Description: Living sustainability is a set of behaviors for the long-term functioning of society. Sustainability VALS provides the clothing and textiles industry distinctive insight into comprehending the phenomenon through the application of the appropriate theoretical platform. The objectives are to identify the dimensionality of sustainability value, sustainability practices and sustainability stewardship in consumers’ perceptive, and to examine the impacts of sustainability value and stewardship on sustainability practices. Analyzing data (n = 239) from a southwestern university reveals the critical dimensions of sustainability lifestyle practices, sustainability value and sustainability stewardship. 62 out of 64 hypotheses were confirmed the significant impacts of sustainability values and stewardship on sustainability lifestyle practices. The findings revealed that the altruistic, openness to change, anthropocentrism, and ecocentrism values are influential sustainability values affecting on sustainability lifestyle practices. Given the theoretical perspective of sustainability VALS, sustainability stewardships can facilitate the holistic idea to incur consumer’s sustainability lifestyle practices.
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Exploring Teachers’ Constructivist Beliefs Using Talis 2013: Approaches to Training and Development

Exploring Teachers’ Constructivist Beliefs Using Talis 2013: Approaches to Training and Development

Date: August 2015
Creator: Angnakoon, Putthachat
Description: The changing landscape of demographics, technology, and diversity in the learning environment is challenging schools around the world to rethink their approaches to the implementation of high-quality teaching practices. Classroom practices are becoming more complex because educators have to ensure that their students are well-equipped with 21st century skills (e.g., Darling-Hammond, 2010; Dede, 2010; Griffin, McGaw, & Care, 2012). Educators, curriculum developers, and school administrators need to be more than experts in pedagogy. They are now required to keep up with current ideas, innovative instructional practices, and the results of a variety of educational reform efforts. Believing that teachers’ beliefs are the most important psychological construct with regard to instructional practices (Pajares, 1992) and that teachers’ beliefs are related to their choice of classroom practices and, ultimately, the students’ performance (Bybee, Taylor, Gardner, Van Scotter, Powell, Westbrook, & Landes, 2006; Staub & Stern, 2002), the author of this study utilizes the international data set of the Teaching and Learning International Study (TALIS) 2013 to examine the associations between teachers’ constructivist beliefs, their self-efficacy beliefs, professional activities, and the school principals’ instructional leadership as related to lower secondary school teachers and principals in South Korea, Finland, and Mexico. These three countries ...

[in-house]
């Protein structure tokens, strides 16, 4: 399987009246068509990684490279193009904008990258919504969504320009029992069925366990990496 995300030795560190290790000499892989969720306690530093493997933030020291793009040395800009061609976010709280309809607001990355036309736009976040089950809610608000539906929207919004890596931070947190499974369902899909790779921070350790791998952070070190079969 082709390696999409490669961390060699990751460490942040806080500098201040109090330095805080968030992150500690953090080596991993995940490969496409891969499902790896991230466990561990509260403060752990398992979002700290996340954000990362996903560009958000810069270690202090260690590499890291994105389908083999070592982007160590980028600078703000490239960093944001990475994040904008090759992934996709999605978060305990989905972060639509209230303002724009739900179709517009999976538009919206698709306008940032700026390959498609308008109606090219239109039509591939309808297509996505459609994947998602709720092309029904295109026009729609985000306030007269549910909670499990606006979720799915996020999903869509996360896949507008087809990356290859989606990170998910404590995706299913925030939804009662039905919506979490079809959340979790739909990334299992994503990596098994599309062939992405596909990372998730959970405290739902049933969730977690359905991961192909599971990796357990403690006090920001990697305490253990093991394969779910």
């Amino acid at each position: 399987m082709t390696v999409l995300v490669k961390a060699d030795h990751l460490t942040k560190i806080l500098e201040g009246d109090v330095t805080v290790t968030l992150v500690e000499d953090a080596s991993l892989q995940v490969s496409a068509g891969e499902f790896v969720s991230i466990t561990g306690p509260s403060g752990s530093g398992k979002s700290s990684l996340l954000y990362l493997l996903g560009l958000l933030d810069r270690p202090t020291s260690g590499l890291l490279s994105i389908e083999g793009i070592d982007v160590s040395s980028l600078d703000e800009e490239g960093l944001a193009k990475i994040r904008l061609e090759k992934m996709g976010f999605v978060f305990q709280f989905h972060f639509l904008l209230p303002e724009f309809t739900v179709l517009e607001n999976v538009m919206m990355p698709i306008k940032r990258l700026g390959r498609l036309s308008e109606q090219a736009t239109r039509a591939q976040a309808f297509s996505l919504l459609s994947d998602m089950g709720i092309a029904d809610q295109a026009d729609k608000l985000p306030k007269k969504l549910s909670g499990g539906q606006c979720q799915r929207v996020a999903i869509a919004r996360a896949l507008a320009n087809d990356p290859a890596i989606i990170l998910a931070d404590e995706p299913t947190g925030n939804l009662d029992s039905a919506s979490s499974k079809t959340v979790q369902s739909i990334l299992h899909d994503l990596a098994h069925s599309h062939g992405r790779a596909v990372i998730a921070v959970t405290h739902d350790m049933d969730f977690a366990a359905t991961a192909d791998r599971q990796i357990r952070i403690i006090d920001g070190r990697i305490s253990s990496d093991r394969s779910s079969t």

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Exploring Team Performance as an Independent Variable: Can Performance Predict Resource Allocation?

Exploring Team Performance as an Independent Variable: Can Performance Predict Resource Allocation?

Date: December 2007
Creator: Lopez, Nicolette P.
Description: Encouraging positive work team growth depends on, in part, the form and availability of organizational resources and support. Support systems have been found to be important for work team health and survival. However, managers are challenged to make resource decisions while working within company budgetary restraints. Previous research has indicated a positive relationship exists between teams provided with appropriate resources and support, and increased team performance. This study extended previous research by exploring if team performance can predict resources and support. Specifically, the means by which managers allocate resources based on team performance was examined. Archival data included 36 work teams and their managers drawn from four geographically dispersed manufacturing companies. Information gathered from a modified version of an original team support system instrument was used to assess the importance and presence of four resource systems. Additionally, a gap score was calculated from these scores to assess the alignment between resource need and resource existence. Data was used to assess the potential relationships between managers' perceptions of team performance and the manner by which resources are allocated. All hypotheses produced non-significant findings. Results of the hypotheses, data patterns, and limitations of the study are discussed, and opportunities for future research ...